From Kadarka turn left up the side street (Vasvari Pal utca) on your right you will see a synagogue. Pass by on a Friday evening in good weather and you can see they are having their Shabbat Dinner in the courtyard. On the left you will see a yellow building. That is where we stay when in town so I know the neighborhood well. Continue down Vasvari Pal u. and at the next corner on the right is a dance academy. In the evening you can often see the dancers twirling and spinning through the windows. Sort of surrealistic. The building directly in front at the end of the street is the Dreshler Building (c. 1890 more or less). Originally a retirement home for rail road workers it was converted into the Ballet Academy until after the end of the occupation. The great mansion now sits empty waiting to be transformed into a luxury hotel. Walk up the side of that building and you will be on Andrassy ut directly in front of the Opera House.

So far the walk is 5 minutes by the map, but maybe 20 in reality with a little poking around. Time to purchase your metro pass. In front of the Opera is a metro station (down the stairs). Either purchase it at the window or use the ticket machine. Pretty easy to use, just follow the directions.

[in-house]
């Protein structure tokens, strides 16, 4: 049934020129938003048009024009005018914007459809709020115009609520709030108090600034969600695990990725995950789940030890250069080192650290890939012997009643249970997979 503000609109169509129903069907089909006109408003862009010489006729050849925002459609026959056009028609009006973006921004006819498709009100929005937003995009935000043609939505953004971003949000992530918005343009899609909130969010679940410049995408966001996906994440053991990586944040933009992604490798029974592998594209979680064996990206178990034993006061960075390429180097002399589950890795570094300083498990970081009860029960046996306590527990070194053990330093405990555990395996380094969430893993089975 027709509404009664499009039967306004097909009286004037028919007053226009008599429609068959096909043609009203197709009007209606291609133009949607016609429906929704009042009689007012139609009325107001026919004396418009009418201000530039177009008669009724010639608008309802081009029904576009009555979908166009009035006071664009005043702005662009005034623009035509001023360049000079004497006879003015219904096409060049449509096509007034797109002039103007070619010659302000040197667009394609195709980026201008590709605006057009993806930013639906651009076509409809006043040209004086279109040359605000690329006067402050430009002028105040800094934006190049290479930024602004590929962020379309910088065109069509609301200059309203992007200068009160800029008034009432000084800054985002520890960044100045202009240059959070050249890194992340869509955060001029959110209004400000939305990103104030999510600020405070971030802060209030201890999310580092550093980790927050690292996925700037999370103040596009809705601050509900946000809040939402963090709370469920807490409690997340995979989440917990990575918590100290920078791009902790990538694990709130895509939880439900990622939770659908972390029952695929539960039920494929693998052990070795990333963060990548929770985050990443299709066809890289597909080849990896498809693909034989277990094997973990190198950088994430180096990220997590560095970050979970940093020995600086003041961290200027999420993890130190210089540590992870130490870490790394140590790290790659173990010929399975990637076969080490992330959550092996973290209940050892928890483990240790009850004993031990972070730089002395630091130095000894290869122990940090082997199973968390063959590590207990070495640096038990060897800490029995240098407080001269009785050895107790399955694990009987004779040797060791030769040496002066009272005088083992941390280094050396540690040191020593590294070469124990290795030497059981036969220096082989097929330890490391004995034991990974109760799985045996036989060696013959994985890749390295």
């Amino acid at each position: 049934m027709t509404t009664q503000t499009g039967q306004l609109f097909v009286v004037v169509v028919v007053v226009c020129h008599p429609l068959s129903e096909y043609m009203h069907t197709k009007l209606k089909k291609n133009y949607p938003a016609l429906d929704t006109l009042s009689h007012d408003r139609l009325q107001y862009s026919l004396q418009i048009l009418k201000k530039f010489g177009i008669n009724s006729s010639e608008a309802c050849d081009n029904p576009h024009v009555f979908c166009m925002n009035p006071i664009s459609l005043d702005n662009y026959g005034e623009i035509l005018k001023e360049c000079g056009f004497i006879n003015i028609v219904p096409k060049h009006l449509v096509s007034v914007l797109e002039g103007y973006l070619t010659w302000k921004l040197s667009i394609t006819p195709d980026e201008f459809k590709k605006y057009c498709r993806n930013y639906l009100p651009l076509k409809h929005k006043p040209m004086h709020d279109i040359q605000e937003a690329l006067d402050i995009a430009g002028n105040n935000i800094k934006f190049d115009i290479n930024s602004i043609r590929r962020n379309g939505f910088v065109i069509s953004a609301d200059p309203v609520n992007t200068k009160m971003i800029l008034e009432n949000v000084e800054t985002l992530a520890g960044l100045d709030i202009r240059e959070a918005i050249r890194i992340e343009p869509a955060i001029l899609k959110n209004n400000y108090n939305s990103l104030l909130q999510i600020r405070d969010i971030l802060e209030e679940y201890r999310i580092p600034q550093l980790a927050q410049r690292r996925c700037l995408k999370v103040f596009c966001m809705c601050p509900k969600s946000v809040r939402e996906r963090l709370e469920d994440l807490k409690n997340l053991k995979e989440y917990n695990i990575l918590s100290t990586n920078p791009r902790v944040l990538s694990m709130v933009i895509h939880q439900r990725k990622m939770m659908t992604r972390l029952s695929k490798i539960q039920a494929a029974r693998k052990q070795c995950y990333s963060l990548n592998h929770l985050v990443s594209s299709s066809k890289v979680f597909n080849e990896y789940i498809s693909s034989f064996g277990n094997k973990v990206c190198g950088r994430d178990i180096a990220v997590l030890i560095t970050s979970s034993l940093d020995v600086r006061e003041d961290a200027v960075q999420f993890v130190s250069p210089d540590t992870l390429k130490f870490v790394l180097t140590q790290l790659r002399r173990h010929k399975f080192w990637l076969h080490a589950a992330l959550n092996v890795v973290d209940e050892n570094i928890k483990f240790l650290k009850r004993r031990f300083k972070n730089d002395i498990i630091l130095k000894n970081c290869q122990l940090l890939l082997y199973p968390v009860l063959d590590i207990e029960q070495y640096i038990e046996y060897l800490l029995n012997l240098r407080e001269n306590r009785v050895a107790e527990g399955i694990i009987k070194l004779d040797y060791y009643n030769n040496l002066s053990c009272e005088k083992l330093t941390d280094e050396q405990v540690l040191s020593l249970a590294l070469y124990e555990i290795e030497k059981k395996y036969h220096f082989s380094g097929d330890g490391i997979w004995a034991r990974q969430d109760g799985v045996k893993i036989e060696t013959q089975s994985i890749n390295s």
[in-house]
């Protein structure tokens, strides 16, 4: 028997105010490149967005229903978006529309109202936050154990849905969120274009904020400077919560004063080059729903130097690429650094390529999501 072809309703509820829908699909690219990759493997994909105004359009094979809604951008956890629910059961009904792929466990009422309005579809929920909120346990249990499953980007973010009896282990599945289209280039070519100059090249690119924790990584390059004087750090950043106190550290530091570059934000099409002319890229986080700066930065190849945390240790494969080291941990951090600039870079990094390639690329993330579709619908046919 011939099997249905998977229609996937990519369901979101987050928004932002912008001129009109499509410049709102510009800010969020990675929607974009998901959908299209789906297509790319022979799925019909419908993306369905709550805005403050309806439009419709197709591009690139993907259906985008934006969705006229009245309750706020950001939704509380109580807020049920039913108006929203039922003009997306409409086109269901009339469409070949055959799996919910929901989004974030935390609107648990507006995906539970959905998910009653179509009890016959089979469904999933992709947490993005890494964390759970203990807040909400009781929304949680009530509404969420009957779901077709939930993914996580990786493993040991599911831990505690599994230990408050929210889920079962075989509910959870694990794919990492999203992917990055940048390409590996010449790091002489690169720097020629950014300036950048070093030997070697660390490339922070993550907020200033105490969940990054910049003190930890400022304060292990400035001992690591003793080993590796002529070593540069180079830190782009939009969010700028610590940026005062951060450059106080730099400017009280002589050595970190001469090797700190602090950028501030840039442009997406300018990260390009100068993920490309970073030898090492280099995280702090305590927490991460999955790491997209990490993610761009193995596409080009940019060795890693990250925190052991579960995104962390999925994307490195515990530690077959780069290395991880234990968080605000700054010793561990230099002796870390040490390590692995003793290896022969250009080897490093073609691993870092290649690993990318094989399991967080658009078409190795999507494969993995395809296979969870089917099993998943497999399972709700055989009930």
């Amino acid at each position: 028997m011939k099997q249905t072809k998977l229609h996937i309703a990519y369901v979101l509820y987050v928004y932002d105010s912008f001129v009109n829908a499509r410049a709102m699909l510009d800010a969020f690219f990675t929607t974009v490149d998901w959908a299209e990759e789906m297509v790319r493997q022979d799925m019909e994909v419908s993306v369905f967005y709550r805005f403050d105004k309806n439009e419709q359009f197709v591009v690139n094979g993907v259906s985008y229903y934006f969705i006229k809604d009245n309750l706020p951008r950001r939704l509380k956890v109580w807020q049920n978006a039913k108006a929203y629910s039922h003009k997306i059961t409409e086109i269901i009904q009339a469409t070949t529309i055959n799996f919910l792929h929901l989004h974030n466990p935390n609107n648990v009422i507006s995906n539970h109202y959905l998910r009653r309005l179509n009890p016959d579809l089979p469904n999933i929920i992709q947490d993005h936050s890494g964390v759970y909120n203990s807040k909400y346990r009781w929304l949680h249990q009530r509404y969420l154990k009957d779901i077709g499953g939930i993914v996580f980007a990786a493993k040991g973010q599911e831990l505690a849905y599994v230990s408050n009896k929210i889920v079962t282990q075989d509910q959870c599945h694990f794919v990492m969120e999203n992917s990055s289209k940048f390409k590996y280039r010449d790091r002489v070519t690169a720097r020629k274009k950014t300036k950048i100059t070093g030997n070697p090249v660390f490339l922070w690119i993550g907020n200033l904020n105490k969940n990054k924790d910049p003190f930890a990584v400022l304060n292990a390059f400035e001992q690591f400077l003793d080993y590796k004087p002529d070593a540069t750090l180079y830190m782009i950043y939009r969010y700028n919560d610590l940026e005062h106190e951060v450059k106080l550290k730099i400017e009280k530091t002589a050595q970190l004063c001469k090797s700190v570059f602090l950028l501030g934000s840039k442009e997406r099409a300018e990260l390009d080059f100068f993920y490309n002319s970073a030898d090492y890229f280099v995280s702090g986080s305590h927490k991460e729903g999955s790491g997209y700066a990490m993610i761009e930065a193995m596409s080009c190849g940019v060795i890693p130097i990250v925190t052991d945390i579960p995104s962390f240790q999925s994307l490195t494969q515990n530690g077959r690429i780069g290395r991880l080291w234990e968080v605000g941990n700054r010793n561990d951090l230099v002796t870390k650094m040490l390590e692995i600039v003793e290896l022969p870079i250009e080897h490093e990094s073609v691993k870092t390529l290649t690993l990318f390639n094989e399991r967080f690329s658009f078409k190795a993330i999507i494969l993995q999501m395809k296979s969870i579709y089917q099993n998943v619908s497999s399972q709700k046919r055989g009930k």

Posted by
10885 posts

Now board the metro from the side of the street where the old Ballet Academy is located, show you recently purchased Travel Card and board the M1, the oldest metro line on the continent of Europe. Get off at the Széchenyi fürdő stop (next to last). Yes, that means Széchenyi Bath House. Forget the speedos, you are here to see the architecture and walk back through the park to Hero’s square. From Hero’s square get back on the M1 metro – the station is across the street from the monument park (the station on your right when your back is to the monument). This you will take one stop to the Bajza utca station. Then you will walk down Andrassy ut admiring the mansions and architecture until you reach the Vörösmarty utca station where you will join the M1 again to the last stop at Vörösmarty tér. Tricky huh? There is a Vörösmarty tér (square) and a Vörösmarty utca (street) stop on the same metro line. Careful. Depending on how fast you walked and how late it is you can walk more of Andrassy ut and skip more of the tram ride. My goal is to get you to Vörösmarty tér after sunset. From Vörösmarty tér it is a short walk to the embankment where you can see the lights of Buda across the river.